Radio beacons

Standing blindfolded in the middle of a field. In a distance a friend is shouting “I am here!”. You turn around till you hear the your friend best and start walking towards the sound. When there are two friends (with distinctive voices) and a map telling you where they stand you can even figure out about where you are on that map. This describes how a Non Directional Beacon (NDB) works.

But what if you want to know where you are and you have just one friend? Then the friend had to make knots in the ropes telling how far away you are. This describes how a VOR-Distance Measuring Equipment (VOR-DME) works.

Radio beacons enable Radio navigation and IFR taking away the need for visual landmarks. Navigation at night and at high altitude is possible.


  • 1 NDB

    • 1.1 LFR
    • 1.2 RDF
    • 1.3 ADF
  • 2 VOR

    • 2.1 VOR-DME
    • 2.2 ILS
    • 2.3 TACAN
    • 2.4 VORTAC
  • 3 Fix
  • 4 Marker beacons
  • 5 Airways
  • 6 Further reading
  • 7 External articles


A Non-Directional Beacon (NDB) is the most basic type of radio beacon. The equipment on board of our aircraft will have to figure out where it is. Any (music) radio station is also a NDB. The typical frequencies of a NDB can be found on the AM Medium band (530 kHz to 1700 kHz) but during flight planning we shall discover NDB’s outside this range.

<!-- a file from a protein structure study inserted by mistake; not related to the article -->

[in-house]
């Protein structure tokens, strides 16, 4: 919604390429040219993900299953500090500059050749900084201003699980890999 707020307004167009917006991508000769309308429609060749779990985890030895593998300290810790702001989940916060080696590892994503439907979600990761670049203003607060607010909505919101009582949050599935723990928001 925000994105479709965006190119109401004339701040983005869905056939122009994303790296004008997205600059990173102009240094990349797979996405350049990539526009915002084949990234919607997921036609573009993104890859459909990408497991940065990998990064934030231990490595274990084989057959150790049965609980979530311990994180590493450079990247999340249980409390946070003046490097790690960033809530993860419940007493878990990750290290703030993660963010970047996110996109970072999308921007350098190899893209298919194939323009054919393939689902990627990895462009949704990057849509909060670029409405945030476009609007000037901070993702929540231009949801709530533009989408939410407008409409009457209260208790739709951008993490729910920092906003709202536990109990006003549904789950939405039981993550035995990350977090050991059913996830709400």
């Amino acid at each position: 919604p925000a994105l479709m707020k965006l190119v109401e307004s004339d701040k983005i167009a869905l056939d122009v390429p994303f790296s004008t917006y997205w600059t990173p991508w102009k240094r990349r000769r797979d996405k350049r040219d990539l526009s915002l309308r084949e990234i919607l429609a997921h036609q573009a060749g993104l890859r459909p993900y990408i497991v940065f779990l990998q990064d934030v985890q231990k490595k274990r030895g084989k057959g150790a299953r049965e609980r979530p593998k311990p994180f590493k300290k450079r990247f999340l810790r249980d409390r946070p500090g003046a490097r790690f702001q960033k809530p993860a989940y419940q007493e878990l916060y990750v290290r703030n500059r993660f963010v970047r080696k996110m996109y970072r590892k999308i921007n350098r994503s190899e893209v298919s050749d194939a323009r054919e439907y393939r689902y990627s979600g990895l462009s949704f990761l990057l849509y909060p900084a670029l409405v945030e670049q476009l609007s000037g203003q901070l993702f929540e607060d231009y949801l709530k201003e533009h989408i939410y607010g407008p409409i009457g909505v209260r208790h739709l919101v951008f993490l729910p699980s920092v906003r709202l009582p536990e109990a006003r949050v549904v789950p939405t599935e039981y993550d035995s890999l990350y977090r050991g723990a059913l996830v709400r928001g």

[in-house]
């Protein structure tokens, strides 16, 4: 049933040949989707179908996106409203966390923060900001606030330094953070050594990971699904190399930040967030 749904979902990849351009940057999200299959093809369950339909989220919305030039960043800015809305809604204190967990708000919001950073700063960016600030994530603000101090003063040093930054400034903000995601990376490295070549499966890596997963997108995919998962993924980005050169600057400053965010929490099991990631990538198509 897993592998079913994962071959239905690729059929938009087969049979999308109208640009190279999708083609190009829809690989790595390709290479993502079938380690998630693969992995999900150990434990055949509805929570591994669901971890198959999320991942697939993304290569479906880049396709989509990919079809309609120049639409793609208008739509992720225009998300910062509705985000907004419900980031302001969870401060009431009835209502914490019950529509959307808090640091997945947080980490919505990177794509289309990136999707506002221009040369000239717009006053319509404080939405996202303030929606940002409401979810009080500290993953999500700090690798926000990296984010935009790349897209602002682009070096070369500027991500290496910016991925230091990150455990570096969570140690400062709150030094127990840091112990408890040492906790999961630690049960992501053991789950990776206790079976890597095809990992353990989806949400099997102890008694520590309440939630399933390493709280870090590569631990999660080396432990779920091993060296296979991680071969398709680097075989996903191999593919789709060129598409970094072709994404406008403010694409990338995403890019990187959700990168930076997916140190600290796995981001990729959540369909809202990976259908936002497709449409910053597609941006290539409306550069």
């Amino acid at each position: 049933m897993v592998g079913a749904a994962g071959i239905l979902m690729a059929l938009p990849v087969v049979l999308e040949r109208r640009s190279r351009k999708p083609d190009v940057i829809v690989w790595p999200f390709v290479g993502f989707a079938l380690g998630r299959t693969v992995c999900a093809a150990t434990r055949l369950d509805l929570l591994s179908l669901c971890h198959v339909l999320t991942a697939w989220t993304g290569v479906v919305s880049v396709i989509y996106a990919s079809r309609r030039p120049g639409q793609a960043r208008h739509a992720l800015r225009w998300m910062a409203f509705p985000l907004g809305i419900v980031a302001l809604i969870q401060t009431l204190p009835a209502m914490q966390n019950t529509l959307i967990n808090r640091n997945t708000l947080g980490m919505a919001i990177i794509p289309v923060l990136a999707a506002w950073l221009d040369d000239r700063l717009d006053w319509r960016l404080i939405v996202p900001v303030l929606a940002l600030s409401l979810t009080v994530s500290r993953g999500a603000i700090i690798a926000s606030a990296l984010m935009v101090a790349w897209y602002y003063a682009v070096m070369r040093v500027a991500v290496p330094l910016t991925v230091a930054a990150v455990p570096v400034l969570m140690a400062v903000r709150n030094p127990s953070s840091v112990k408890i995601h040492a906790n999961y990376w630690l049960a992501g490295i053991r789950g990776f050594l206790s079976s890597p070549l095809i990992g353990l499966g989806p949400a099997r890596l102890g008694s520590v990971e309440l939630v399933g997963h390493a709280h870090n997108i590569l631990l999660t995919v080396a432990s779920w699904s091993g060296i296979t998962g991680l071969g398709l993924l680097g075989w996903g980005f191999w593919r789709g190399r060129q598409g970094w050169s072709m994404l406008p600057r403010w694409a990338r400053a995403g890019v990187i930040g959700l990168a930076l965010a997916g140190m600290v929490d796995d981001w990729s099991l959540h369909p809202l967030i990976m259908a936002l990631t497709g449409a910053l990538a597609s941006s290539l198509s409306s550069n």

Very modern receivers can estimate the distance towards a NDB station by the azimuth towards the station.

The range of a typical NDB can be up to 75 NM. When using LFR the range can be bigger but less accurate. The higher the aircraft the longer the range.


The Low Frequency Radio Range (LFR) beacon is a directional beacon that operates at a frequency of 190 to 535 kHz, the long wave frequency and a bit above. Across the world there are plenty of NDB radio beacons in that range but they do not operate as LFR stations. The long wave frequency is known for it’s long range due to sky layer reflections but reflected signals are very unreliable for navigation.